Only 3 per cent of employees would opt for mostly remote working while 97 per cent of them want to return to the office, according to extensive pandemic studies of worker attitudes by workplace firm Steelcase.
The studies were designed to measure the impact the Covid-19 pandemic has had on work, workers and the workplace. They were conducted in 10 countries and have included more than 32,000 participants around the world, including business leaders and real estate decision-makers in the UK, using methodologies based in the social sciences.
The findings show that 97 per cent of respondents want to return to the workplace for some or most of the time when possible. But nearly a year of working differently has also altered expectations of the office, and businesses "need to make vital changes to reflect this".
Steelcase says the UK “is unlikely to see a mass return to work in the next couple of months, but with new vaccines providing a light at the end of the tunnel, businesses need to be proactive about understanding employees’ concerns as they prepare for a workplace that embraces new modes of working”.
Nearly a quarter of people (23 per cent) feel they are less engaged because of working from home, while 22 per cent are experiencing a worsening speed of decision-making – potentially owing to teams being siloed and a lack of communication between different departments. Nearly one in five (18 per cent) is experiencing a drop in productivity.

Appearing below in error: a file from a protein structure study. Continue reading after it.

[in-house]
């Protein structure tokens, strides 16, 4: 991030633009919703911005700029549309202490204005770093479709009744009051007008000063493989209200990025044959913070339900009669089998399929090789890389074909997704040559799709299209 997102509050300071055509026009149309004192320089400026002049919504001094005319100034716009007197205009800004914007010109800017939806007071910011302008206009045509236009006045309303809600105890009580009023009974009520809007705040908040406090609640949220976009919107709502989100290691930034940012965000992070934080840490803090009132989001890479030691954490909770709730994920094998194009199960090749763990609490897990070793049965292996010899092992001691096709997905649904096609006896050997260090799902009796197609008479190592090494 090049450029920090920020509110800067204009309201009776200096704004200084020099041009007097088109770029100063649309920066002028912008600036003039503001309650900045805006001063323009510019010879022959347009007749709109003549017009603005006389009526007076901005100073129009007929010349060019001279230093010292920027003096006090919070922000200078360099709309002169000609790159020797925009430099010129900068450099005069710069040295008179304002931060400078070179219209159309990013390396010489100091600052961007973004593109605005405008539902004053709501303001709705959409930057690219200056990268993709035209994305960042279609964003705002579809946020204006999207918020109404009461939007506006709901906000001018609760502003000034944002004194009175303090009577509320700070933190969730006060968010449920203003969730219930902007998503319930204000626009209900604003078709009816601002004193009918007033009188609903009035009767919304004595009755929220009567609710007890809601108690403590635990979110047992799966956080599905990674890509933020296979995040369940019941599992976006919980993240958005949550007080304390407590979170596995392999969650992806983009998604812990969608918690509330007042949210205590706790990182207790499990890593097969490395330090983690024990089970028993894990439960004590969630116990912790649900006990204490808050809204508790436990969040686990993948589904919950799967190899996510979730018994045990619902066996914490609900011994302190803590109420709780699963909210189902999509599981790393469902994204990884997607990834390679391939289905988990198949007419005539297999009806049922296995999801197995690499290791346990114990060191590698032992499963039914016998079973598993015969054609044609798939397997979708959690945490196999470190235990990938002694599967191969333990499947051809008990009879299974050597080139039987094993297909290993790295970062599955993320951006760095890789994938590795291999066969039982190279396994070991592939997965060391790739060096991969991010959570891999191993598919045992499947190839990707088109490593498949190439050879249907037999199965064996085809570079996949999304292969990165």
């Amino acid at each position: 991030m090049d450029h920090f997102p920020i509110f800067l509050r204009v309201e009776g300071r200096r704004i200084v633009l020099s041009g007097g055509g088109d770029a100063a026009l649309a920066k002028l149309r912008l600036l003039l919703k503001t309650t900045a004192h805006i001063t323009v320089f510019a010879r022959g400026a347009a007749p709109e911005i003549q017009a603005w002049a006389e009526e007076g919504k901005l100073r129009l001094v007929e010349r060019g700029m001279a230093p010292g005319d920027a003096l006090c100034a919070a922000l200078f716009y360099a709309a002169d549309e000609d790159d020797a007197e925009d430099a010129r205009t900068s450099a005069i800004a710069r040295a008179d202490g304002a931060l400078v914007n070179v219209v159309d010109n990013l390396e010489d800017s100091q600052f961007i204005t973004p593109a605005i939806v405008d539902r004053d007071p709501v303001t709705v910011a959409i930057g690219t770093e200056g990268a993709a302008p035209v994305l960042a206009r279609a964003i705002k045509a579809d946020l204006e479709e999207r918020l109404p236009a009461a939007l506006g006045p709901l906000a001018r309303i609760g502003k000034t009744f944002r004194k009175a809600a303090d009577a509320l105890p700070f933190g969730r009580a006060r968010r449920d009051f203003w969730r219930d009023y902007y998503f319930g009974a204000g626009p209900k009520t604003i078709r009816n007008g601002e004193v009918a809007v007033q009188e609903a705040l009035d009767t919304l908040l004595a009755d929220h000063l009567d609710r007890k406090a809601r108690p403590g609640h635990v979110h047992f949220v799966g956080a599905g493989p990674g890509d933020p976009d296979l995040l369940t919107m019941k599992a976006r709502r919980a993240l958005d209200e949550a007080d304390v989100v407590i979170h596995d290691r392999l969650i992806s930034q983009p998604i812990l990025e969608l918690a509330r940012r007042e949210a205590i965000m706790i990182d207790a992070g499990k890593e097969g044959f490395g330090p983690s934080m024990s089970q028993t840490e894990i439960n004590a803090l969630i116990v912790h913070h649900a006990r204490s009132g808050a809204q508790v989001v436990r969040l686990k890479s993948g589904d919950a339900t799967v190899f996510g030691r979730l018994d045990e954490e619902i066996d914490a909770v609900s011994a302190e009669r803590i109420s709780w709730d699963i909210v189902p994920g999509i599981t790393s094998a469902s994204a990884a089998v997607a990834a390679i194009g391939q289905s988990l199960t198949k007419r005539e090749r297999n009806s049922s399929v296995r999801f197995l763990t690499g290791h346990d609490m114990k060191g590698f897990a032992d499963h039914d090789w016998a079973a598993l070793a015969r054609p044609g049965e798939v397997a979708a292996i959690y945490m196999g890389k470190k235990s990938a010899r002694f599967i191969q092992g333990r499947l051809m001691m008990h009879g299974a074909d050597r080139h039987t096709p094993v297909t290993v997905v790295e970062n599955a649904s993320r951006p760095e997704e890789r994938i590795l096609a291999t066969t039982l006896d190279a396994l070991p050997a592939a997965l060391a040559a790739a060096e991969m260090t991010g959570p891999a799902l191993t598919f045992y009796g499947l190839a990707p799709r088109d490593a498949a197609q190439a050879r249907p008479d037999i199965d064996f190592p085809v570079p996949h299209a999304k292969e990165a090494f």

However, working from home is not all bad. Unsurprisingly, the lack of commute has been a noted improvement, with two-fifths (42 per cent) favouring this aspect. Of those surveyed 40 per cent reported a worsening sense of isolation and 17 per cent say they have a worsening work-life balance.
Organisations will need to design workplaces that are compelling enough to encourage workers to commute, or perhaps invest in more regional offices to minimise journey times. One-third (29 per cent) of respondents also reported enjoying the lack of office distractions while working from home, suggesting that pre-pandemic workspaces were not supporting employees for individual, focused work.
According to data collected during the first lockdown by Steelcase, many employees are working in less than adequate spaces, owing to increased distractions or a lack of room or equipment. Fewer than half of workers (46 per cent) were working primarily or almost always at a desk and only a third (30 per cent) said they would describe their workspace as comfortable.
With 77 per cent of UK employees reporting that they would prefer to adopt a hybrid work model after the pandemic – and 54 per cent wanting to work from home for two days a week or more – businesses need to improve standards for homeworking as well as office spaces. Steelcase says as the future of work is “so unpredictable, organisations must take a holistic approach to ensure that employees are supported and engaged wherever they are”.
Gale Moutrey, vice-president of workplace innovation at Steelcase, said: “The pandemic has reshaped many aspects of our lives, including where and how people want to work. Their experiences working from home, and what they face when they return to the office, have influenced what they want and expect to see in the workplace going forward. The majority of workers will return to the office and their work-from-home experiences will provide guidance for a new, better work experience.”